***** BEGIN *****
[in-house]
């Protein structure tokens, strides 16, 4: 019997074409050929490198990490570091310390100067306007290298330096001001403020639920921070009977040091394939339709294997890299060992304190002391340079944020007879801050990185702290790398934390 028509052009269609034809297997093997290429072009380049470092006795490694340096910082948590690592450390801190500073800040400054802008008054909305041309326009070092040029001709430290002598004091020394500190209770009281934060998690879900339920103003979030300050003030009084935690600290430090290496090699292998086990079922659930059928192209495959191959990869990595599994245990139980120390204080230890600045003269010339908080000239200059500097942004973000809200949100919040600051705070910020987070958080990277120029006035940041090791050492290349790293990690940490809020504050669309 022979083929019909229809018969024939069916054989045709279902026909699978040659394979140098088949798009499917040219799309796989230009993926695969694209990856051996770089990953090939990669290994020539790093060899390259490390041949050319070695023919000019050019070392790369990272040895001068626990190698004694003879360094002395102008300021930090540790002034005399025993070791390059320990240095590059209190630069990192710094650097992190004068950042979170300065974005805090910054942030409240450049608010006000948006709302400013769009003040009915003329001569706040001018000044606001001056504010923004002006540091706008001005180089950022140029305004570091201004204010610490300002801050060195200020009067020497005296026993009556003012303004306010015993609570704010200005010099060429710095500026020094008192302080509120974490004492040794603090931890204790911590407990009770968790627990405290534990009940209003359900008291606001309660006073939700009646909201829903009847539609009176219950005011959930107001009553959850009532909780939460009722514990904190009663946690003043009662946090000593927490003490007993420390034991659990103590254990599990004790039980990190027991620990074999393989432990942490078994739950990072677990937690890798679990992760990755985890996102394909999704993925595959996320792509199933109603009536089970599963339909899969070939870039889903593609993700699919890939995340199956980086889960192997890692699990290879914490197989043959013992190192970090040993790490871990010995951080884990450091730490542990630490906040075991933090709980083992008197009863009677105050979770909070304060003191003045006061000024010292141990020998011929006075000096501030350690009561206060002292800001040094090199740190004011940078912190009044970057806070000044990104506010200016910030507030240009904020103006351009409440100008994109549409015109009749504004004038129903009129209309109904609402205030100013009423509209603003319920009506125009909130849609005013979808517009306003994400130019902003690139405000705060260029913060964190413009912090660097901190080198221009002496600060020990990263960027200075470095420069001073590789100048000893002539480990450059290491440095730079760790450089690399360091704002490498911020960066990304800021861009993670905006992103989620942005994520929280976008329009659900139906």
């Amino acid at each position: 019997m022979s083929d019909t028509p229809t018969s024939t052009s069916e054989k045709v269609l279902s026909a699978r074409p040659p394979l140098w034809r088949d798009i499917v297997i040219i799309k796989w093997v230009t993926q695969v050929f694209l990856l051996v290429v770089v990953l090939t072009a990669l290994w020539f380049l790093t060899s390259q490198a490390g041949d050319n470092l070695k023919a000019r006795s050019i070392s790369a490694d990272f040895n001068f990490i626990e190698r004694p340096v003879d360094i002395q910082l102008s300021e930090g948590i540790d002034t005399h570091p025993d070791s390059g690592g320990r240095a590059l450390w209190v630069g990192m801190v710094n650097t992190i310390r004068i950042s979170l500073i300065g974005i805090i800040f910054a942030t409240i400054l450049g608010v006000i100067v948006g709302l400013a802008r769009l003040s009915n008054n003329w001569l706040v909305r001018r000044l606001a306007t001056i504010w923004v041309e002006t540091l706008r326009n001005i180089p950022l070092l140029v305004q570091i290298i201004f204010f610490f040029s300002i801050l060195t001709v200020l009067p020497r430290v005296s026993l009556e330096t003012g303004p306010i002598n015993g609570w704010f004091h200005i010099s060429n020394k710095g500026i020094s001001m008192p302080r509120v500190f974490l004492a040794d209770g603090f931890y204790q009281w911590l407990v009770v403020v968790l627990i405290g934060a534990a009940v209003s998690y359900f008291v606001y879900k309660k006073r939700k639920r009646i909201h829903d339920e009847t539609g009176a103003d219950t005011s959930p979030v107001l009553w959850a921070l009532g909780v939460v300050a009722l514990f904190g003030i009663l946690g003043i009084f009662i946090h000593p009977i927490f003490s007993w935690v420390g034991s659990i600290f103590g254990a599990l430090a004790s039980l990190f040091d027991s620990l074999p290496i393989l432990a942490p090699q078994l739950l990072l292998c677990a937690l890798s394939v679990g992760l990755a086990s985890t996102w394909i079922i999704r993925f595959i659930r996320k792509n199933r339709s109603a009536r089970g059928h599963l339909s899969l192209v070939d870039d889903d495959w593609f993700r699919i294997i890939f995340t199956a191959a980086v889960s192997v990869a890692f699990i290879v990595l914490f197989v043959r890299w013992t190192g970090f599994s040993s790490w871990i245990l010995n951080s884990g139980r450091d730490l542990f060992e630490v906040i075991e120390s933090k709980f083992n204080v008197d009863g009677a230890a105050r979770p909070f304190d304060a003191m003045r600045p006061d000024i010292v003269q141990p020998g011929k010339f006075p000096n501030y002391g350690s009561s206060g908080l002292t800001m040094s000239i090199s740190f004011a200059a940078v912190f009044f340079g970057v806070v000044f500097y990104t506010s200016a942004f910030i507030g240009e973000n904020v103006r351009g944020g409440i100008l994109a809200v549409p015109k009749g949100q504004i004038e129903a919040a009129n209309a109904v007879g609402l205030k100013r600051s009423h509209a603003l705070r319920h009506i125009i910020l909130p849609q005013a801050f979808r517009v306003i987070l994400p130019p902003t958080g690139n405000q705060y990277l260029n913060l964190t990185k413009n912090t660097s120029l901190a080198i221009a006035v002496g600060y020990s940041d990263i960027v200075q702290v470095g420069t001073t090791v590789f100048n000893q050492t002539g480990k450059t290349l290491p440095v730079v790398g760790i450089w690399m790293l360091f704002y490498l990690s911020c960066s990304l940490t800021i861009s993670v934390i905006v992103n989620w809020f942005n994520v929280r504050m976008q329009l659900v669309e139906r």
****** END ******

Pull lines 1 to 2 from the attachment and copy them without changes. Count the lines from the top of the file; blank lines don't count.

[in-house]
């Protein structure tokens, strides 16, 4: 019997074409050929490198990490570091310390100067306007290298330096001001403020639920921070009977040091394939339709294997890299060992304190002391340079944020007879801050990185702290790398934390 028509052009269609034809297997093997290429072009380049470092006795490694340096910082948590690592450390801190500073800040400054802008008054909305041309326009070092040029001709430290002598004091020394500190209770009281934060998690879900339920103003979030300050003030009084935690600290430090290496090699292998086990079922659930059928192209495959191959990869990595599994245990139980120390204080230890600045003269010339908080000239200059500097942004973000809200949100919040600051705070910020987070958080990277120029006035940041090791050492290349790293990690940490809020504050669309 022979083929019909229809018969024939069916054989045709279902026909699978040659394979140098088949798009499917040219799309796989230009993926695969694209990856051996770089990953090939990669290994020539790093060899390259490390041949050319070695023919000019050019070392790369990272040895001068626990190698004694003879360094002395102008300021930090540790002034005399025993070791390059320990240095590059209190630069990192710094650097992190004068950042979170300065974005805090910054942030409240450049608010006000948006709302400013769009003040009915003329001569706040001018000044606001001056504010923004002006540091706008001005180089950022140029305004570091201004204010610490300002801050060195200020009067020497005296026993009556003012303004306010015993609570704010200005010099060429710095500026020094008192302080509120974490004492040794603090931890204790911590407990009770968790627990405290534990009940209003359900008291606001309660006073939700009646909201829903009847539609009176219950005011959930107001009553959850009532909780939460009722514990904190009663946690003043009662946090000593927490003490007993420390034991659990103590254990599990004790039980990190027991620990074999393989432990942490078994739950990072677990937690890798679990992760990755985890996102394909999704993925595959996320792509199933109603009536089970599963339909899969070939870039889903593609993700699919890939995340199956980086889960192997890692699990290879914490197989043959013992190192970090040993790490871990010995951080884990450091730490542990630490906040075991933090709980083992008197009863009677105050979770909070304060003191003045006061000024010292141990020998011929006075000096501030350690009561206060002292800001040094090199740190004011940078912190009044970057806070000044990104506010200016910030507030240009904020103006351009409440100008994109549409015109009749504004004038129903009129209309109904609402205030100013009423509209603003319920009506125009909130849609005013979808517009306003994400130019902003690139405000705060260029913060964190413009912090660097901190080198221009002496600060020990990263960027200075470095420069001073590789100048000893002539480990450059290491440095730079760790450089690399360091704002490498911020960066990304800021861009993670905006992103989620942005994520929280976008329009659900139906």